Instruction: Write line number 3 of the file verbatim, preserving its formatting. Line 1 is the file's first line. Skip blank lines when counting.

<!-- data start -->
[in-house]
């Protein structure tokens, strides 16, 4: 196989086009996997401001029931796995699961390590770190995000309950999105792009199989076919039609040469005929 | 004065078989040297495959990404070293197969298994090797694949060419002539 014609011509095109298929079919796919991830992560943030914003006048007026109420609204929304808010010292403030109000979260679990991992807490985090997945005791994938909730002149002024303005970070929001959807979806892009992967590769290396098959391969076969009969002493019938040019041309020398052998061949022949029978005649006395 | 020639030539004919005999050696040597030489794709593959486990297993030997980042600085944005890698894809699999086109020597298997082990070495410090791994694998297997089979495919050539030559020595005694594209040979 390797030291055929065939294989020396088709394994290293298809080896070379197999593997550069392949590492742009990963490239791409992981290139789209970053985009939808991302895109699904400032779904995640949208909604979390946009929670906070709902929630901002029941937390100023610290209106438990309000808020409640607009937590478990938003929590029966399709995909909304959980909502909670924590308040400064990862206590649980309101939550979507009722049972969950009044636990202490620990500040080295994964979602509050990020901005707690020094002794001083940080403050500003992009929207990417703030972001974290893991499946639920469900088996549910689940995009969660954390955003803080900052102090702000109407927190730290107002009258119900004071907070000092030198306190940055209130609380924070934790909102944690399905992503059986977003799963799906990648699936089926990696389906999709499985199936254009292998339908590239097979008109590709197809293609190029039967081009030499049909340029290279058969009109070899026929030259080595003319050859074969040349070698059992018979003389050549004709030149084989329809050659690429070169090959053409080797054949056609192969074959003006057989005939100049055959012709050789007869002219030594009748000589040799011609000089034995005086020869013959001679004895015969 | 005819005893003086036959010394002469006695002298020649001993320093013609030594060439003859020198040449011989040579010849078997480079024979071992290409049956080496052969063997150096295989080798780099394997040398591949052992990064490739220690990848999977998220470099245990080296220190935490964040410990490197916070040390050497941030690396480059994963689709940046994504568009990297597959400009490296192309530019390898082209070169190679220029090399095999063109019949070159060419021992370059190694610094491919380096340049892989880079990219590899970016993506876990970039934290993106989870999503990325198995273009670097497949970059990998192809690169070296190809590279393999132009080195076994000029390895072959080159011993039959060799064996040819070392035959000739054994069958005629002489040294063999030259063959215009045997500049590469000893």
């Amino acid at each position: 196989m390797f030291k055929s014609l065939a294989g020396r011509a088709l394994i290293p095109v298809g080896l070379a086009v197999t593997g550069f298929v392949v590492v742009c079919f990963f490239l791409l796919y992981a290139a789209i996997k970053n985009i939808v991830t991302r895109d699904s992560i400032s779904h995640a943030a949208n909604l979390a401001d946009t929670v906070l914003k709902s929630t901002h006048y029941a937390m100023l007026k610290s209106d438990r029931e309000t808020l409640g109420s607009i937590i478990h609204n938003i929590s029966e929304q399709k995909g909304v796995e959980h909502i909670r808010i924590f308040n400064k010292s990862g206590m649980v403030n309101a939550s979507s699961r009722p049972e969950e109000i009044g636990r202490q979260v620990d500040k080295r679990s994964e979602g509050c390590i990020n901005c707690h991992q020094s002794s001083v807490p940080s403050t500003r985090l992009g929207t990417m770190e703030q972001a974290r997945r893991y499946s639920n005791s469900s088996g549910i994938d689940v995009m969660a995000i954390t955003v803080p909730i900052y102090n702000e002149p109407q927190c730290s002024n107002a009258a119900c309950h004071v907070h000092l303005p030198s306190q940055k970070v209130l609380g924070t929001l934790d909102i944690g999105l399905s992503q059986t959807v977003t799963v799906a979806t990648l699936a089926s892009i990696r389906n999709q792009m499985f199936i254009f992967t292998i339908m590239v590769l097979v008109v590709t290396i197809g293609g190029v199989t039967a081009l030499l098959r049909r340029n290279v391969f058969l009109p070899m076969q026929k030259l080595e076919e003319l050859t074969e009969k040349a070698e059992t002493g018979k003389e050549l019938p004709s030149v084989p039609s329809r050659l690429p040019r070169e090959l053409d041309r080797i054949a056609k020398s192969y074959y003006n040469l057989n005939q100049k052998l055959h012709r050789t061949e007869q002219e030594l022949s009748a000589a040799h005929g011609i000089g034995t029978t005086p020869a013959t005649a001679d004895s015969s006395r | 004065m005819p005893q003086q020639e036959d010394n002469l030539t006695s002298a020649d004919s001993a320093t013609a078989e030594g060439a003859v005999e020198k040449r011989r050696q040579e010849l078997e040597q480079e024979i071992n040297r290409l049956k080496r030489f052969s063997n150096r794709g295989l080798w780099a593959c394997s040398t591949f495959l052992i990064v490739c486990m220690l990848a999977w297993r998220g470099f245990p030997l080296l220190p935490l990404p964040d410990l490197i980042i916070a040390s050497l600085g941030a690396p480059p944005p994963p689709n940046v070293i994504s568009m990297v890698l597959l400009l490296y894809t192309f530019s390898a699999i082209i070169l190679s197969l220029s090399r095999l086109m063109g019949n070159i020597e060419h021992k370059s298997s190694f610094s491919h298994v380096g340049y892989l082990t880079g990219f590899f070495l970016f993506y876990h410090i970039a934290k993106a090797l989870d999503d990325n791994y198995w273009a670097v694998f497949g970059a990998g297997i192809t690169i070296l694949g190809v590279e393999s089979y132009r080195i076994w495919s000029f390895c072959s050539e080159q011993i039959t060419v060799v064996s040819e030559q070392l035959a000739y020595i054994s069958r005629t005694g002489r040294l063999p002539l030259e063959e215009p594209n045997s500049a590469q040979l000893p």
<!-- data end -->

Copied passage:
């Amino acid at each position: 196989m390797f030291k055929s014609l065939a294989g020396r011509a088709l394994i290293p095109v298809g080896l070379a086009v197999t593997g550069f298929v392949v590492v742009c079919f990963f490239l791409l796919y992981a290139a789209i996997k970053n985009i939808v991830t991302r895109d699904s992560i400032s779904h995640a943030a949208n909604l979390a401001d946009t929670v906070l914003k709902s929630t901002h006048y029941a937390m100023l007026k610290s209106d438990r029931e309000t808020l409640g109420s607009i937590i478990h609204n938003i929590s029966e929304q399709k995909g909304v796995e959980h909502i909670r808010i924590f308040n400064k010292s990862g206590m649980v403030n309101a939550s979507s699961r009722p049972e969950e109000i009044g636990r202490q979260v620990d500040k080295r679990s994964e979602g509050c390590i990020n901005c707690h991992q020094s002794s001083v807490p940080s403050t500003r985090l992009g929207t990417m770190e703030q972001a974290r997945r893991y499946s639920n005791s469900s088996g549910i994938d689940v995009m969660a995000i954390t955003v803080p909730i900052y102090n702000e002149p109407q927190c730290s002024n107002a009258a119900c309950h004071v907070h000092l303005p030198s306190q940055k970070v209130l609380g924070t929001l934790d909102i944690g999105l399905s992503q059986t959807v977003t799963v799906a979806t990648l699936a089926s892009i990696r389906n999709q792009m499985f199936i254009f992967t292998i339908m590239v590769l097979v008109v590709t290396i197809g293609g190029v199989t039967a081009l030499l098959r049909r340029n290279v391969f058969l009109p070899m076969q026929k030259l080595e076919e003319l050859t074969e009969k040349a070698e059992t002493g018979k003389e050549l019938p004709s030149v084989p039609s329809r050659l690429p040019r070169e090959l053409d041309r080797i054949a056609k020398s192969y074959y003006n040469l057989n005939q100049k052998l055959h012709r050789t061949e007869q002219e030594l022949s009748a000589a040799h005929g011609i000089g034995t029978t005086p020869a013959t005649a001679d004895s015969s006395r | 004065m005819p005893q003086q020639e036959d010394n002469l030539t006695s002298a020649d004919s001993a320093t013609a078989e030594g060439a003859v005999e020198k040449r011989r050696q040579e010849l078997e040597q480079e024979i071992n040297r290409l049956k080496r030489f052969s063997n150096r794709g295989l080798w780099a593959c394997s040398t591949f495959l052992i990064v490739c486990m220690l990848a999977w297993r998220g470099f245990p030997l080296l220190p935490l990404p964040d410990l490197i980042i916070a040390s050497l600085g941030a690396p480059p944005p994963p689709n940046v070293i994504s568009m990297v890698l597959l400009l490296y894809t192309f530019s390898a699999i082209i070169l190679s197969l220029s090399r095999l086109m063109g019949n070159i020597e060419h021992k370059s298997s190694f610094s491919h298994v380096g340049y892989l082990t880079g990219f590899f070495l970016f993506y876990h410090i970039a934290k993106a090797l989870d999503d990325n791994y198995w273009a670097v694998f497949g970059a990998g297997i192809t690169i070296l694949g190809v590279e393999s089979y132009r080195i076994w495919s000029f390895c072959s050539e080159q011993i039959t060419v060799v064996s040819e030559q070392l035959a000739y020595i054994s069958r005629t005694g002489r040294l063999p002539l030259e063959e215009p594209n045997s500049a590469q040979l000893p």